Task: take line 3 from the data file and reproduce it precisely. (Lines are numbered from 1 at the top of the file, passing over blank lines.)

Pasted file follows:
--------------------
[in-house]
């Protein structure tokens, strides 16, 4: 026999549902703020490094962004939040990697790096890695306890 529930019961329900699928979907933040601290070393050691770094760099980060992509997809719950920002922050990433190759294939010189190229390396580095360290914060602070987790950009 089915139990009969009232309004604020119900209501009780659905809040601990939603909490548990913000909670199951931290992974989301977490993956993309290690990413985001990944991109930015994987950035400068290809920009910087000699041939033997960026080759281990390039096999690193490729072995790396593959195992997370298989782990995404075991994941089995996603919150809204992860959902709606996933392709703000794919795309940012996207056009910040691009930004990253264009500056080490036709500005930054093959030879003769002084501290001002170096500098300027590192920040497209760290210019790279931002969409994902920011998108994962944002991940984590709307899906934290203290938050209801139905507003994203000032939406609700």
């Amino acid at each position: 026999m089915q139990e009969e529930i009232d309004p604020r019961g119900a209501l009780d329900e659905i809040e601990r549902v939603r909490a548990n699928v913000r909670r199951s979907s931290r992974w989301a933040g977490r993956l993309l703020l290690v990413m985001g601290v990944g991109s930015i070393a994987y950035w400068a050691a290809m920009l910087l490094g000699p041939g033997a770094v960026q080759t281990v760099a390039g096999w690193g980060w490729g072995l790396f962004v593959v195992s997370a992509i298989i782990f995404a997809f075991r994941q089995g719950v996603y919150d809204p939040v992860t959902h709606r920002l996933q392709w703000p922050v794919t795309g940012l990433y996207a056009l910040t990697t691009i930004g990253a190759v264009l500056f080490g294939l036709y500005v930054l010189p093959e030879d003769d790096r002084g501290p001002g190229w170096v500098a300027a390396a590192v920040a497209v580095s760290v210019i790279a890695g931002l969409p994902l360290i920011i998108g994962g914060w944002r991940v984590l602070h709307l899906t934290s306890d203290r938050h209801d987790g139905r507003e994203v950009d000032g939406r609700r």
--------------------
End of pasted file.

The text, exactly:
């Amino acid at each position: 026999m089915q139990e009969e529930i009232d309004p604020r019961g119900a209501l009780d329900e659905i809040e601990r549902v939603r909490a548990n699928v913000r909670r199951s979907s931290r992974w989301a933040g977490r993956l993309l703020l290690v990413m985001g601290v990944g991109s930015i070393a994987y950035w400068a050691a290809m920009l910087l490094g000699p041939g033997a770094v960026q080759t281990v760099a390039g096999w690193g980060w490729g072995l790396f962004v593959v195992s997370a992509i298989i782990f995404a997809f075991r994941q089995g719950v996603y919150d809204p939040v992860t959902h709606r920002l996933q392709w703000p922050v794919t795309g940012l990433y996207a056009l910040t990697t691009i930004g990253a190759v264009l500056f080490g294939l036709y500005v930054l010189p093959e030879d003769d790096r002084g501290p001002g190229w170096v500098a300027a390396a590192v920040a497209v580095s760290v210019i790279a890695g931002l969409p994902l360290i920011i998108g994962g914060w944002r991940v984590l602070h709307l899906t934290s306890d203290r938050h209801d987790g139905r507003e994203v950009d000032g939406r609700r």